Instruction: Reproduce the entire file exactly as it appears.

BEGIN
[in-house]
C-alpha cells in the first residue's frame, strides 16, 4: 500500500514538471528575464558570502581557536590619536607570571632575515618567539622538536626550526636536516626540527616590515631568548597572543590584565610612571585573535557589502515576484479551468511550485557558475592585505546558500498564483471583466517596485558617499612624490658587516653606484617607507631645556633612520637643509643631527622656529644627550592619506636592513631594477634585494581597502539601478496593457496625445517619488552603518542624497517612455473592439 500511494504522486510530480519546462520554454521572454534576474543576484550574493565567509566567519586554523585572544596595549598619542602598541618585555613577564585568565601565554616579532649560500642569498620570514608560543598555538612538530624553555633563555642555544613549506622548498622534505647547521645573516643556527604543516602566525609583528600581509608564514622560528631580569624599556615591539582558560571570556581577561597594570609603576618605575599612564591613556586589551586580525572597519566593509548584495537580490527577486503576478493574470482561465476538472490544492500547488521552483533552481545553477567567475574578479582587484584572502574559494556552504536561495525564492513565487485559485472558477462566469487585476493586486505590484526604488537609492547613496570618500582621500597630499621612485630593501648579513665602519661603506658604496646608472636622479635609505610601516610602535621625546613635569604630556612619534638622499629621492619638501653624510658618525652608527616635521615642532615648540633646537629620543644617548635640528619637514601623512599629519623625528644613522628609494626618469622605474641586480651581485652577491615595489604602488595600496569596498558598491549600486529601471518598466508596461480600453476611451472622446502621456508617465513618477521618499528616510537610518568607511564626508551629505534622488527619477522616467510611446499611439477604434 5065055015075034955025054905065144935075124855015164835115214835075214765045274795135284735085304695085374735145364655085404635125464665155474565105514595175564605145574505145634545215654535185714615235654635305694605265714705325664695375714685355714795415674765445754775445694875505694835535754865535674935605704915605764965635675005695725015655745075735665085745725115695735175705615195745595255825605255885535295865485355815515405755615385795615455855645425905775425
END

[in-house]
C-alpha cells in the first residue's frame, strides 16, 4: 500500500514538471528575464558570502581557536590619536607570571632575515618567539622538536626550526636536516626540527616590515631568548597572543590584565610612571585573535557589502515576484479551468511550485557558475592585505546558500498564483471583466517596485558617499612624490658587516653606484617607507631645556633612520637643509643631527622656529644627550592619506636592513631594477634585494581597502539601478496593457496625445517619488552603518542624497517612455473592439 500511494504522486510530480519546462520554454521572454534576474543576484550574493565567509566567519586554523585572544596595549598619542602598541618585555613577564585568565601565554616579532649560500642569498620570514608560543598555538612538530624553555633563555642555544613549506622548498622534505647547521645573516643556527604543516602566525609583528600581509608564514622560528631580569624599556615591539582558560571570556581577561597594570609603576618605575599612564591613556586589551586580525572597519566593509548584495537580490527577486503576478493574470482561465476538472490544492500547488521552483533552481545553477567567475574578479582587484584572502574559494556552504536561495525564492513565487485559485472558477462566469487585476493586486505590484526604488537609492547613496570618500582621500597630499621612485630593501648579513665602519661603506658604496646608472636622479635609505610601516610602535621625546613635569604630556612619534638622499629621492619638501653624510658618525652608527616635521615642532615648540633646537629620543644617548635640528619637514601623512599629519623625528644613522628609494626618469622605474641586480651581485652577491615595489604602488595600496569596498558598491549600486529601471518598466508596461480600453476611451472622446502621456508617465513618477521618499528616510537610518568607511564626508551629505534622488527619477522616467510611446499611439477604434 5065055015075034955025054905065144935075124855015164835115214835075214765045274795135284735085304695085374735145364655085404635125464665155474565105514595175564605145574505145634545215654535185714615235654635305694605265714705325664695375714685355714795415674765445754775445694875505694835535754865535674935605704915605764965635675005695725015655745075735665085745725115695735175705615195745595255825605255885535295865485355815515405755615385795615455855645425905775425